16. A sliding vane pump as described by claim 15 wherein said connector fittings have substantially smooth wall cylindrical plugs for sealingly penetrating said connector receptacles.
17. A sliding vane pump as described by claim 16 wherein a circular interface between a smooth cylindrical wall plug and a connector receptacle wall is sealed against the passage of pressurized fluid by an elastomer O-ring.
18. A sliding vane pump as described by claim 17 wherein a connector fitting is secured in a receptacle penetrating position by a saddle bracket that is anchored to said housing.
19. A sliding vane pump as described by claim 18 wherein said connector fitting includes a ring groove for slidably receiving a C-clip in said saddle bracket.
20. A sliding vane pump as described by claim 19 wherein connector fittings respective to both inlet and discharge fluid flow channels are secured by a single saddle bracket having a pair of oppositely opening C-clips.
21. A sliding vane pump as described by claim 11 wherein said non-metallic housing wall elements are a composite material having a polymer binder.
22. A sliding vane pump as described by claim 21 wherein said housing wall elements are a composite of glass fiber and polyphenylene sulfide.
23. A sliding vane pump as described by claim 21 wherein said housing wall elements are a composite of glass fiber and polyphthalamide.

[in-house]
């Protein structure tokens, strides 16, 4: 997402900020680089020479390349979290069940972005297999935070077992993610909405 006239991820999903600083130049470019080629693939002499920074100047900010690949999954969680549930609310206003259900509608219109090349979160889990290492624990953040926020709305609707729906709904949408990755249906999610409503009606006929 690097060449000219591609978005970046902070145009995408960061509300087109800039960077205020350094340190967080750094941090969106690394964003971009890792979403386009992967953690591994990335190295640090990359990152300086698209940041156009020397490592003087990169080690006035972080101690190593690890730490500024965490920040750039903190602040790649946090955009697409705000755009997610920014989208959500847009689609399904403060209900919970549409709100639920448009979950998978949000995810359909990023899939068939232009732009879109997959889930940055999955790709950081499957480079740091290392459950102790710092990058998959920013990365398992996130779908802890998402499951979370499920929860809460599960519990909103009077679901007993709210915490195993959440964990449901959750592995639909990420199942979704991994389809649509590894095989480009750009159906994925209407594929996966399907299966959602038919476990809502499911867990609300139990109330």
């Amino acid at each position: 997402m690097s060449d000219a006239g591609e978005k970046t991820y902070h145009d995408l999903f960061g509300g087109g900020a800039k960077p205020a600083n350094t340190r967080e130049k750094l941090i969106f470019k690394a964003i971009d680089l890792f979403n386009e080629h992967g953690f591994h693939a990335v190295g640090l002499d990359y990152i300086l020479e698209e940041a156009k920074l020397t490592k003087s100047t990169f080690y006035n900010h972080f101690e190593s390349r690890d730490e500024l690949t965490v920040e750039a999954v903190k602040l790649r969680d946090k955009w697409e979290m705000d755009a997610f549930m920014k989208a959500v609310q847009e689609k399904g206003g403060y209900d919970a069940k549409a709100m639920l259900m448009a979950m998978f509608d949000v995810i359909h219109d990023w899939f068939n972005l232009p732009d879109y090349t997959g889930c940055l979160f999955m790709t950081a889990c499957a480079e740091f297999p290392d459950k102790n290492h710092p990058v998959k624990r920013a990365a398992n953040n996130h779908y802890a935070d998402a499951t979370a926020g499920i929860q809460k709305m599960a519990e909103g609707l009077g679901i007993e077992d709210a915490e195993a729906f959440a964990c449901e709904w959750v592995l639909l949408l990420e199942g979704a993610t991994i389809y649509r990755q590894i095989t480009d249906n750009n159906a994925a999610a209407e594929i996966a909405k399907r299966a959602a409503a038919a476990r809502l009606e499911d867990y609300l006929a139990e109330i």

24. A sliding vane pump as described by claim 8 wherein said partition walls are perforated in the proximity of said discharge chamber to also pass fluid therefrom into an end-plug chamber portion of said discharge cavity on a side of said rotor element opposite from said rotor element drive shaft whereby said discharge port removes fluid from said discharge cavity through said end-plug chamber.
25. A threadless connector assembly for operatively connecting a pressurized fluid conduit to a fluid appliance, said appliance having a fluid connector receptacle with a threadless, substantially smooth and straight internal wall surface to receive a compatible connector plug, said connector assembly comprising a fluid connector having an external cylindrical plug portion at one axial end, fluid conduit connection means at an opposite axial end, a fluid flow channel axially through said connector between said plug portion and said conduit connection means end, and an external ring groove between said plug portion and said conduit connection means, said plug portion having a substantially smooth, external cylinder wall for penetrating said appliance receptacle; bracket means for preventing the fluid pressure ejection of said fluid connector from said receptacle, said bracket means comprising a saddle formed by a pair of leg sections flanking a bight section, C-clip means formed in said bight section to engage said fluid connector external ring groove; and threadless fastener means engaging both said bracket means and said appliance to structurally secure said bracket means to said appliance.
26. A connector assembly as described by claim 25 wherein said bight section of paid C-clip means comprises a pair of oppositely oriented, substantially C-shaped, openings for engaging said external ring groove portion of said fluid connector.